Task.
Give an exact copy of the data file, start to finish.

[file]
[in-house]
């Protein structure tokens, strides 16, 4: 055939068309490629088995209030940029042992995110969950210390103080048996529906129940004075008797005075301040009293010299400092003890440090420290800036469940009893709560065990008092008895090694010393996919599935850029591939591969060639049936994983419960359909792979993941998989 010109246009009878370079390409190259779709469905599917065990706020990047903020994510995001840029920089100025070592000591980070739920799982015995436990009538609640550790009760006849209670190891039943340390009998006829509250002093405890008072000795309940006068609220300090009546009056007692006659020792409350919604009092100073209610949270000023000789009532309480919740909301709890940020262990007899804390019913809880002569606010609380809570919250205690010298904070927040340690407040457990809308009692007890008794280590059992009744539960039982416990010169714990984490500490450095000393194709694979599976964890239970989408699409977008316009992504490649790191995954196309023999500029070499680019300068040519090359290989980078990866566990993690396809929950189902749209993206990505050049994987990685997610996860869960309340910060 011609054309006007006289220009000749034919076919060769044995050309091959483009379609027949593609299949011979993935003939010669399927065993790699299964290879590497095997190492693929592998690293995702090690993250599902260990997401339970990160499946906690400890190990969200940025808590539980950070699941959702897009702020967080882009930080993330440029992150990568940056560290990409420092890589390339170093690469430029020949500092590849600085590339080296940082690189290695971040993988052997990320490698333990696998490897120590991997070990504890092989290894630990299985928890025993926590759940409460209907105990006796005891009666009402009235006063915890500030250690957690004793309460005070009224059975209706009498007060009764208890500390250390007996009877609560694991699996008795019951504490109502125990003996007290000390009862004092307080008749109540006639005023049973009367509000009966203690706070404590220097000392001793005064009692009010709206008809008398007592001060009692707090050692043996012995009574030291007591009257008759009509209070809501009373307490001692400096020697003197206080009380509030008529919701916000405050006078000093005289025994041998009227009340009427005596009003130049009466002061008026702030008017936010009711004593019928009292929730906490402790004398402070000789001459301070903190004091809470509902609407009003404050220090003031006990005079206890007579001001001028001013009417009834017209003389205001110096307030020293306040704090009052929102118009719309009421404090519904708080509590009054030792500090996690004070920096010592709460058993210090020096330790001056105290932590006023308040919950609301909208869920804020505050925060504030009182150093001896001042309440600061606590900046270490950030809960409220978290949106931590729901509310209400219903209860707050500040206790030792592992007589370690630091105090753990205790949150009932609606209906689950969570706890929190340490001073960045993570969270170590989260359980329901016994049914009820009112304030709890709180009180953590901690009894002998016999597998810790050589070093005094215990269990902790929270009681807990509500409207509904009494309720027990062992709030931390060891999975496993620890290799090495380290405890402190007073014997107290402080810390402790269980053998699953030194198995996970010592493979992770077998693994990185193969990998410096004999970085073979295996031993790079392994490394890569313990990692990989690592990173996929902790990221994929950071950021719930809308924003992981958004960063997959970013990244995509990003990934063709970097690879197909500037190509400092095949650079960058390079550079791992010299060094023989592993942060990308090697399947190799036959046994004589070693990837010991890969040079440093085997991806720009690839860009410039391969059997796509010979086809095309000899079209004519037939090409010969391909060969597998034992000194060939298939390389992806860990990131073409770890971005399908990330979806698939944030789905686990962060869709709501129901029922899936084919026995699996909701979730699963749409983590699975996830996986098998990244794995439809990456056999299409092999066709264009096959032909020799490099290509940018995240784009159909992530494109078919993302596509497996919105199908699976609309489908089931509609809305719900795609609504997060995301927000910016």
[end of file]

[in-house]
């Protein structure tokens, strides 16, 4: 055939068309490629088995209030940029042992995110969950210390103080048996529906129940004075008797005075301040009293010299400092003890440090420290800036469940009893709560065990008092008895090694010393996919599935850029591939591969060639049936994983419960359909792979993941998989 010109246009009878370079390409190259779709469905599917065990706020990047903020994510995001840029920089100025070592000591980070739920799982015995436990009538609640550790009760006849209670190891039943340390009998006829509250002093405890008072000795309940006068609220300090009546009056007692006659020792409350919604009092100073209610949270000023000789009532309480919740909301709890940020262990007899804390019913809880002569606010609380809570919250205690010298904070927040340690407040457990809308009692007890008794280590059992009744539960039982416990010169714990984490500490450095000393194709694979599976964890239970989408699409977008316009992504490649790191995954196309023999500029070499680019300068040519090359290989980078990866566990993690396809929950189902749209993206990505050049994987990685997610996860869960309340910060 011609054309006007006289220009000749034919076919060769044995050309091959483009379609027949593609299949011979993935003939010669399927065993790699299964290879590497095997190492693929592998690293995702090690993250599902260990997401339970990160499946906690400890190990969200940025808590539980950070699941959702897009702020967080882009930080993330440029992150990568940056560290990409420092890589390339170093690469430029020949500092590849600085590339080296940082690189290695971040993988052997990320490698333990696998490897120590991997070990504890092989290894630990299985928890025993926590759940409460209907105990006796005891009666009402009235006063915890500030250690957690004793309460005070009224059975209706009498007060009764208890500390250390007996009877609560694991699996008795019951504490109502125990003996007290000390009862004092307080008749109540006639005023049973009367509000009966203690706070404590220097000392001793005064009692009010709206008809008398007592001060009692707090050692043996012995009574030291007591009257008759009509209070809501009373307490001692400096020697003197206080009380509030008529919701916000405050006078000093005289025994041998009227009340009427005596009003130049009466002061008026702030008017936010009711004593019928009292929730906490402790004398402070000789001459301070903190004091809470509902609407009003404050220090003031006990005079206890007579001001001028001013009417009834017209003389205001110096307030020293306040704090009052929102118009719309009421404090519904708080509590009054030792500090996690004070920096010592709460058993210090020096330790001056105290932590006023308040919950609301909208869920804020505050925060504030009182150093001896001042309440600061606590900046270490950030809960409220978290949106931590729901509310209400219903209860707050500040206790030792592992007589370690630091105090753990205790949150009932609606209906689950969570706890929190340490001073960045993570969270170590989260359980329901016994049914009820009112304030709890709180009180953590901690009894002998016999597998810790050589070093005094215990269990902790929270009681807990509500409207509904009494309720027990062992709030931390060891999975496993620890290799090495380290405890402190007073014997107290402080810390402790269980053998699953030194198995996970010592493979992770077998693994990185193969990998410096004999970085073979295996031993790079392994490394890569313990990692990989690592990173996929902790990221994929950071950021719930809308924003992981958004960063997959970013990244995509990003990934063709970097690879197909500037190509400092095949650079960058390079550079791992010299060094023989592993942060990308090697399947190799036959046994004589070693990837010991890969040079440093085997991806720009690839860009410039391969059997796509010979086809095309000899079209004519037939090409010969391909060969597998034992000194060939298939390389992806860990990131073409770890971005399908990330979806698939944030789905686990962060869709709501129901029922899936084919026995699996909701979730699963749409983590699975996830996986098998990244794995439809990456056999299409092999066709264009096959032909020799490099290509940018995240784009159909992530494109078919993302596509497996919105199908699976609309489908089931509609809305719900795609609504997060995301927000910016």